In Memoriam: Paul Gunther (1956-2022)
December 1, 2022
By Randall Bourscheidt
I met Paul in July of 1978, when both of us started working at the New York City Department of Cultural Affairs. Paul had graduated from Yale one month earlier, but all of us at the department quickly appreciated how brilliant he was, as well as being charming and amusing. We realized that nothing was just a job for Paul — he wanted to dig deeply to understand the history of everything we were doing.
Talking to Paul about the business of the department often led not only to his questions
about how its history had evolved but how it could be enhanced in terms of positive social, educational and economic effect. He loved the whole idea of institutions — cultural ones, like those the City was providing financial support for, and educational and social ones, which complemented and enhanced public access to the arts. It became apparent that Paul’s interest extended to urban planning and architecture. This interest led quite naturally to Paul’s interest in historic preservation — of neighborhoods, waterfronts, parks, buildings, and monuments.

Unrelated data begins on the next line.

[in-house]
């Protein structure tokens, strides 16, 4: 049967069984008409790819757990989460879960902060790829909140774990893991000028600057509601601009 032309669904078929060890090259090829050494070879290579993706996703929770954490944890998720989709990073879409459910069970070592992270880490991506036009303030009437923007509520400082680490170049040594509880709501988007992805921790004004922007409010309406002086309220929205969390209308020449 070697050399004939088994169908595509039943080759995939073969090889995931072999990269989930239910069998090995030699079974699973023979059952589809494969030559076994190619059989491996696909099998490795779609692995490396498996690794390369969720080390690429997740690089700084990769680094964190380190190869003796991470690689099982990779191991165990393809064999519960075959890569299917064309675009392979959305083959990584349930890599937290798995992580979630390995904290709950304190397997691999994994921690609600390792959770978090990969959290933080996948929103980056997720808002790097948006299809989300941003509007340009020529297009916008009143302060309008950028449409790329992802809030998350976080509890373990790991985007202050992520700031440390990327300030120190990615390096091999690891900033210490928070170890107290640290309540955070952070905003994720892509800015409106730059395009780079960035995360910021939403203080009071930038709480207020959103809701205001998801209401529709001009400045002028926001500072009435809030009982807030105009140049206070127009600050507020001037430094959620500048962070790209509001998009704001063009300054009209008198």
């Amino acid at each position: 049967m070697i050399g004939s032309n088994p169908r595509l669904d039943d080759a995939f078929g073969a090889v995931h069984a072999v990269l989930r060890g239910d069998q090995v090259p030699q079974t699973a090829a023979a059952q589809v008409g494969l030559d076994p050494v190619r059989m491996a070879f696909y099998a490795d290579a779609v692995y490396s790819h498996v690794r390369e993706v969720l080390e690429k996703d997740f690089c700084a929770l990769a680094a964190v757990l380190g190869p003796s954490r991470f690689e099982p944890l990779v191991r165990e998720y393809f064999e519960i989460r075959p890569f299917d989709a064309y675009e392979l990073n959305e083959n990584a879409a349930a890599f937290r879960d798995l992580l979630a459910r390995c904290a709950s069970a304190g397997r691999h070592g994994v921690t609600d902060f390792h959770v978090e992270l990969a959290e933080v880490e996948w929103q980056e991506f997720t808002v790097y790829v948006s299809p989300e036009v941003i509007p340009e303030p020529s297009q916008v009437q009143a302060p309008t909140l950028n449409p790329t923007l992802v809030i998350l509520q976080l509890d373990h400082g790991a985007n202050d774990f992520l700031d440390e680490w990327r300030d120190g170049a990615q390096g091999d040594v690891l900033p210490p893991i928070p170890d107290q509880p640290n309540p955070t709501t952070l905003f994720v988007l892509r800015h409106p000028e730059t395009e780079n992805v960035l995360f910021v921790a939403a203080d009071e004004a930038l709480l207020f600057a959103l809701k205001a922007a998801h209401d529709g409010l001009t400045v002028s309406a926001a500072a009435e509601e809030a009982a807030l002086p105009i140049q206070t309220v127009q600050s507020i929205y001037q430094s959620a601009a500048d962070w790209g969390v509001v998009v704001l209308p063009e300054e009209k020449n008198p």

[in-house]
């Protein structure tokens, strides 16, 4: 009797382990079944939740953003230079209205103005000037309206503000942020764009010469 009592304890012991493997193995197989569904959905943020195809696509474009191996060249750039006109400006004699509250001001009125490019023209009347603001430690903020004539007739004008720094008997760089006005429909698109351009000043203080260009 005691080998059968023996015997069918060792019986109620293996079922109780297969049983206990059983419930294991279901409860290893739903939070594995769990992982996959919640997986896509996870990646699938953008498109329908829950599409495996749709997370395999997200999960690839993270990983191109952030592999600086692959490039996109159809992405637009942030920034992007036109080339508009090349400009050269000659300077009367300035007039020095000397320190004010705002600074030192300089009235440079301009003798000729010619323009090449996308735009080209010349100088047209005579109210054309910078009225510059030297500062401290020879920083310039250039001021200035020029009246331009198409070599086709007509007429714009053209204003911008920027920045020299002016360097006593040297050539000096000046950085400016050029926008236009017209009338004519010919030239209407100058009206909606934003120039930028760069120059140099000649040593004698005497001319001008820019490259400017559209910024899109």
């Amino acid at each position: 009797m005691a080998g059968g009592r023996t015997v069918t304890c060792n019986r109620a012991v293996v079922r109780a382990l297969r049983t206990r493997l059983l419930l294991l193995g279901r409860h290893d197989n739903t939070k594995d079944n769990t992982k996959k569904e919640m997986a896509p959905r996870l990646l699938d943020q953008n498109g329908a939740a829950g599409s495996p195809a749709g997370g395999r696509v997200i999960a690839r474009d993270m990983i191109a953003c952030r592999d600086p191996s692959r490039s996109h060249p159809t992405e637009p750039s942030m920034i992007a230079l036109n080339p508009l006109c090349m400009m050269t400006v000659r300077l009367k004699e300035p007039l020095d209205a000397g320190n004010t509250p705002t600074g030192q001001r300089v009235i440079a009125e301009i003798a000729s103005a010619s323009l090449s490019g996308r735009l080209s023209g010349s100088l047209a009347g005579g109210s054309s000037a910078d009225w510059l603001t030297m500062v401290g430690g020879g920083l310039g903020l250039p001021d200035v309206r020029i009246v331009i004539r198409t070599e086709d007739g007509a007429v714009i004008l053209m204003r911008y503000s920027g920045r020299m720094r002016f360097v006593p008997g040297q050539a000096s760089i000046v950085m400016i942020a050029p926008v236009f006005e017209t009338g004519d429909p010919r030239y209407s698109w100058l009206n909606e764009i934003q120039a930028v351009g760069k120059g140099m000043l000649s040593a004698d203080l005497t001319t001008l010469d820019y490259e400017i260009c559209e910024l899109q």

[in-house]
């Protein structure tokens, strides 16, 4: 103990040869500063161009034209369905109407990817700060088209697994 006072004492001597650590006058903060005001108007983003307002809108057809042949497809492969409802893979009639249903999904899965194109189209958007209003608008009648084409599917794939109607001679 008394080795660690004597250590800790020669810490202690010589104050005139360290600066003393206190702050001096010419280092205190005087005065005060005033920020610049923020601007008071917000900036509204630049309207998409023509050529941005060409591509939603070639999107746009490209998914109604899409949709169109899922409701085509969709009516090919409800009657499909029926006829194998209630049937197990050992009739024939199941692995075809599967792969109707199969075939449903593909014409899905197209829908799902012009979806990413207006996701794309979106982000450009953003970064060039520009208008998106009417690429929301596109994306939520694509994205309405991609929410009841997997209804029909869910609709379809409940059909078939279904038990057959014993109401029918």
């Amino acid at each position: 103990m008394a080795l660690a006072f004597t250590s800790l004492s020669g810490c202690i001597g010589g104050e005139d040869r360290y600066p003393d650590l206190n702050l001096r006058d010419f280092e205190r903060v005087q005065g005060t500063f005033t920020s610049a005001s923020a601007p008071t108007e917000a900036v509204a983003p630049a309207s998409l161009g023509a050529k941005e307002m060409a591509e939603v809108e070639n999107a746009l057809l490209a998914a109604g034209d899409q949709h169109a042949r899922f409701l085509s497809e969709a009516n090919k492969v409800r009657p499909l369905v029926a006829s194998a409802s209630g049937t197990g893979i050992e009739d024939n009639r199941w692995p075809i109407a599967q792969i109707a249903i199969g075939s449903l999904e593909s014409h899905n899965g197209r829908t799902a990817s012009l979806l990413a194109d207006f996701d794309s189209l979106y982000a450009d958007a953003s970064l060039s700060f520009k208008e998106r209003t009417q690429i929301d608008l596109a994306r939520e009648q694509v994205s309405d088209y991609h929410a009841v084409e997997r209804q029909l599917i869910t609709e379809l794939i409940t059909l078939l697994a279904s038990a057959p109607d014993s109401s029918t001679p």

Paul’s career led to important roles in a number of New York organizations devoted to preserving and enhancing its architectural and cultural life. At the Municipal Art Society, he developed two projects of lasting civic importance: Adopt-A-Monument, and Adopt-A-Mural. After a time running the American Center in Paris — reflecting a life- long interest Paul had in France — he went to the New-York Historical Society, where he coordinated public programs. Then he spent a decade running the Institute of Classical Architecture and Art, where he effectively advocated for the preservation of architecture in this tradition and its continuing influence on public art and architecture. Finally, he became the director of the Gracie Mansion Conservancy, where he not only kept the home of New York City mayors intact, but developed a program of art exhibits and public programs celebrating the legacy of the city’s history but also the strength and diversity of its contemporary cultural life.
Randall Bourscheidt serves as director of the Archive of New York City Cultural Policy at the New York Public Library. He previously served as deputy commissioner of cultural affairs for the City of New York.